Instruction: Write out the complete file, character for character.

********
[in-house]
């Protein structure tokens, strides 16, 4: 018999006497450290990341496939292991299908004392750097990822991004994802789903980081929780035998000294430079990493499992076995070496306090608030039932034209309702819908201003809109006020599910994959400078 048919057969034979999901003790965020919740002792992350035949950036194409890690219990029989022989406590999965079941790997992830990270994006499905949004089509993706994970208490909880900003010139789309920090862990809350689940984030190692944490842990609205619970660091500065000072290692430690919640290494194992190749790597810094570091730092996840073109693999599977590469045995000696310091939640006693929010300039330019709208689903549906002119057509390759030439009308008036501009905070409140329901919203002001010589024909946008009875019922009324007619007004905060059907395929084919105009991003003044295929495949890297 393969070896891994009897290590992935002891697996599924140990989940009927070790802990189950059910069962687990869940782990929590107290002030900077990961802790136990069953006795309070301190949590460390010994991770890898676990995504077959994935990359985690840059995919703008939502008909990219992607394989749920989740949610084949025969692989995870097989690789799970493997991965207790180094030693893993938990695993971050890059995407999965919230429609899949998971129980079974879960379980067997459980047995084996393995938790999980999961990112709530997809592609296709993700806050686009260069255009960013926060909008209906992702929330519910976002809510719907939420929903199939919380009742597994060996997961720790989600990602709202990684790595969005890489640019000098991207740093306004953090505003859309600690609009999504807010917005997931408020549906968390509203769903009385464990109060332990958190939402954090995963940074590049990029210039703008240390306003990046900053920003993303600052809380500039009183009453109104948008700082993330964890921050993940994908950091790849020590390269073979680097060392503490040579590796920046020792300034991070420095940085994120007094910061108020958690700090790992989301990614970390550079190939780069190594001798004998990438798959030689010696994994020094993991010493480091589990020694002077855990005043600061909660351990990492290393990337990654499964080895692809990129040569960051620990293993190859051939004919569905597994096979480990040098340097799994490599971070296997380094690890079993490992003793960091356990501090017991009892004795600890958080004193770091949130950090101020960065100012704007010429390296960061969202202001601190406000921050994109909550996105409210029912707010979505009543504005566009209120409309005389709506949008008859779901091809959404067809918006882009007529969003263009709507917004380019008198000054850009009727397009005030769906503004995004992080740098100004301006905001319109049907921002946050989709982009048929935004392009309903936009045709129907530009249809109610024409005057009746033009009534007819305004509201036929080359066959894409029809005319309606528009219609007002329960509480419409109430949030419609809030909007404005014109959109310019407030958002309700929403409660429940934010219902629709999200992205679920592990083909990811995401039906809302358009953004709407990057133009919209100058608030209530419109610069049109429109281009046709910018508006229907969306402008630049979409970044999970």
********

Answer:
[in-house]
């Protein structure tokens, strides 16, 4: 018999006497450290990341496939292991299908004392750097990822991004994802789903980081929780035998000294430079990493499992076995070496306090608030039932034209309702819908201003809109006020599910994959400078 048919057969034979999901003790965020919740002792992350035949950036194409890690219990029989022989406590999965079941790997992830990270994006499905949004089509993706994970208490909880900003010139789309920090862990809350689940984030190692944490842990609205619970660091500065000072290692430690919640290494194992190749790597810094570091730092996840073109693999599977590469045995000696310091939640006693929010300039330019709208689903549906002119057509390759030439009308008036501009905070409140329901919203002001010589024909946008009875019922009324007619007004905060059907395929084919105009991003003044295929495949890297 393969070896891994009897290590992935002891697996599924140990989940009927070790802990189950059910069962687990869940782990929590107290002030900077990961802790136990069953006795309070301190949590460390010994991770890898676990995504077959994935990359985690840059995919703008939502008909990219992607394989749920989740949610084949025969692989995870097989690789799970493997991965207790180094030693893993938990695993971050890059995407999965919230429609899949998971129980079974879960379980067997459980047995084996393995938790999980999961990112709530997809592609296709993700806050686009260069255009960013926060909008209906992702929330519910976002809510719907939420929903199939919380009742597994060996997961720790989600990602709202990684790595969005890489640019000098991207740093306004953090505003859309600690609009999504807010917005997931408020549906968390509203769903009385464990109060332990958190939402954090995963940074590049990029210039703008240390306003990046900053920003993303600052809380500039009183009453109104948008700082993330964890921050993940994908950091790849020590390269073979680097060392503490040579590796920046020792300034991070420095940085994120007094910061108020958690700090790992989301990614970390550079190939780069190594001798004998990438798959030689010696994994020094993991010493480091589990020694002077855990005043600061909660351990990492290393990337990654499964080895692809990129040569960051620990293993190859051939004919569905597994096979480990040098340097799994490599971070296997380094690890079993490992003793960091356990501090017991009892004795600890958080004193770091949130950090101020960065100012704007010429390296960061969202202001601190406000921050994109909550996105409210029912707010979505009543504005566009209120409309005389709506949008008859779901091809959404067809918006882009007529969003263009709507917004380019008198000054850009009727397009005030769906503004995004992080740098100004301006905001319109049907921002946050989709982009048929935004392009309903936009045709129907530009249809109610024409005057009746033009009534007819305004509201036929080359066959894409029809005319309606528009219609007002329960509480419409109430949030419609809030909007404005014109959109310019407030958002309700929403409660429940934010219902629709999200992205679920592990083909990811995401039906809302358009953004709407990057133009919209100058608030209530419109610069049109429109281009046709910018508006229907969306402008630049979409970044999970």